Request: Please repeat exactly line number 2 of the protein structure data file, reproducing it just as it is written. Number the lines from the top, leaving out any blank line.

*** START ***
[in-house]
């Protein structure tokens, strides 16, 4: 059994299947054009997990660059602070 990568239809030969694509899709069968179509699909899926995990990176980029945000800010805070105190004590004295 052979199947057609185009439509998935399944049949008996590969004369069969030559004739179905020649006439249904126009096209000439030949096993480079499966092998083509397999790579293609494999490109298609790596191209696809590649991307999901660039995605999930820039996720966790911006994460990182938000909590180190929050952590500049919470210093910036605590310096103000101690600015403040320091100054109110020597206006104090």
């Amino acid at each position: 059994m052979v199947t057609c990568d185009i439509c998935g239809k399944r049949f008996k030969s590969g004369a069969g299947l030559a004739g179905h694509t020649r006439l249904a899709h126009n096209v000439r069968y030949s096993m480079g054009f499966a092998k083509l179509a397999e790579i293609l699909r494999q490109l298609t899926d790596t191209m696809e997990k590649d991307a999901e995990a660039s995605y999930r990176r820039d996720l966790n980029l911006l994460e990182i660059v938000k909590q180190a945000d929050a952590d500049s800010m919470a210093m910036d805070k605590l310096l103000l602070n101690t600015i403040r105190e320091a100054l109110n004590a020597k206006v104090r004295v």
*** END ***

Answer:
């Protein structure tokens, strides 16, 4: 059994299947054009997990660059602070 990568239809030969694509899709069968179509699909899926995990990176980029945000800010805070105190004590004295 052979199947057609185009439509998935399944049949008996590969004369069969030559004739179905020649006439249904126009096209000439030949096993480079499966092998083509397999790579293609494999490109298609790596191209696809590649991307999901660039995605999930820039996720966790911006994460990182938000909590180190929050952590500049919470210093910036605590310096103000101690600015403040320091100054109110020597206006104090």